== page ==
The US Court of Appeals for the District of Columbia Circuit on Friday upheld the dismissal of Alexander Khochinsky’s suit against Poland for seeking his extradition over his possession of a painting allegedly taken from Poland by Nazi troops.
Khochinsky, a Russian foreign national living in the US, contacted Poland in 2010 seeking reparation for the loss of his family’s land during the Nazi invasion. To negotiate with Poland for the payment of restitution, Khochinsky offered a painting he possessed that he thought was similar to one Poland had claimed lost. However, Poland initiated criminal proceedings against him instead of responding to the offer. Subsequently, Poland submitted a request to extradite him, but that failed.
Khochinsky filed suit against Poland in 2018, claiming that the extradition process violated his rights, but the case was dismissed by the district court, prompting an appeal. The Court of Appeals affirmed the district court’s dismissal of the suit on grounds of sovereign immunity under the Foreign Sovereign Immunities Act of 1976 (FSIA).
The court ruled that extradition is based on the principle of “international comity,” and a foreign country’s extradition request does not imply a waiver of sovereign immunity under Section 1605(a)(1) of FSIA. It further concluded that Khochinsky’s claims did not constitute “counterclaims” within the meaning of the counterclaim exception under Section 1607 of FSIA. This is because, first, the US initiated the extradition procedure in court, not Poland, and second, Khochinsky filed his claim in a separate action, one that he started, not Poland.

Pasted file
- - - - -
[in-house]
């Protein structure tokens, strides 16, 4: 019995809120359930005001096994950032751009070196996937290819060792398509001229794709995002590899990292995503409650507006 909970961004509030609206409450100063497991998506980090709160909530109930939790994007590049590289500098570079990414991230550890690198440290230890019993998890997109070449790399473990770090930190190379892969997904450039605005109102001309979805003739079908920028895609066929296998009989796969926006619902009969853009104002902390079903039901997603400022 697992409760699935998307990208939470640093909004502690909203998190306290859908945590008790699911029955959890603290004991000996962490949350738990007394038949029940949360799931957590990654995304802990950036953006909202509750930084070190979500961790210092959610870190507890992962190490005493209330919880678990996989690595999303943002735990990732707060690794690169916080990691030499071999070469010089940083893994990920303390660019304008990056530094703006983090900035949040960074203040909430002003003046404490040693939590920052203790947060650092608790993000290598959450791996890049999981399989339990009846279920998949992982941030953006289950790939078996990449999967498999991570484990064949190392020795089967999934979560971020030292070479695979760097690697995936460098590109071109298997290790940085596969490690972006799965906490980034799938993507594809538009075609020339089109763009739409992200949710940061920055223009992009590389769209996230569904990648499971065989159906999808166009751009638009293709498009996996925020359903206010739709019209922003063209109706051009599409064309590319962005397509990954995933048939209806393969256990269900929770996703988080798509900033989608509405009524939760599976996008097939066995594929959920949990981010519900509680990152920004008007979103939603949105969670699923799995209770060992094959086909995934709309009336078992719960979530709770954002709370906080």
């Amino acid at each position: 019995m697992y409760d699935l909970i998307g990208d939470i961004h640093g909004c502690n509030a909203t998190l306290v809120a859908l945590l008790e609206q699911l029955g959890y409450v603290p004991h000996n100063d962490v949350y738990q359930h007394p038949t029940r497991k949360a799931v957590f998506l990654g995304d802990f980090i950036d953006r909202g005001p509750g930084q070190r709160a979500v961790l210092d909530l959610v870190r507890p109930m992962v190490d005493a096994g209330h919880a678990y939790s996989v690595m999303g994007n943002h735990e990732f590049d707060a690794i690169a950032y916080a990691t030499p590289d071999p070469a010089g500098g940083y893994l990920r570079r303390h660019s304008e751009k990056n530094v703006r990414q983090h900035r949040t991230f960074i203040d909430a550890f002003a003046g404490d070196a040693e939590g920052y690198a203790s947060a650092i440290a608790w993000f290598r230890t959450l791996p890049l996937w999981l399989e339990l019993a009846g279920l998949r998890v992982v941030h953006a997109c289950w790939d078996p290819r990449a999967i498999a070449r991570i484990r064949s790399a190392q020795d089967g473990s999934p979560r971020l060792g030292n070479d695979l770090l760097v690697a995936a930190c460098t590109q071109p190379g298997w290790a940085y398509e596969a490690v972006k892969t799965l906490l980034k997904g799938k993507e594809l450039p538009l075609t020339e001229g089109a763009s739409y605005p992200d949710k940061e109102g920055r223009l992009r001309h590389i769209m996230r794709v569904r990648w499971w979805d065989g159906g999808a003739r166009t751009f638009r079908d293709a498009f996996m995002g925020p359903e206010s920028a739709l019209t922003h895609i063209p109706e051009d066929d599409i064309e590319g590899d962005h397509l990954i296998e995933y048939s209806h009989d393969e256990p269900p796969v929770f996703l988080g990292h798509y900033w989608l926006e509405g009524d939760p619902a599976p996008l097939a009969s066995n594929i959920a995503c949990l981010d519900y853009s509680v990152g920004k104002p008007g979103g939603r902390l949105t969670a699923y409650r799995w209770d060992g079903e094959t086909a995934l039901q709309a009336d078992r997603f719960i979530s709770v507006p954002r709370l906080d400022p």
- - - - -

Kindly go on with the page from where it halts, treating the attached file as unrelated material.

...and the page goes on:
Lastly, the court also held that Khochinsky’s claims of tortious interference and First Amendment retaliation do not fall within the ambit of FSIA’s non-commercial torts exception.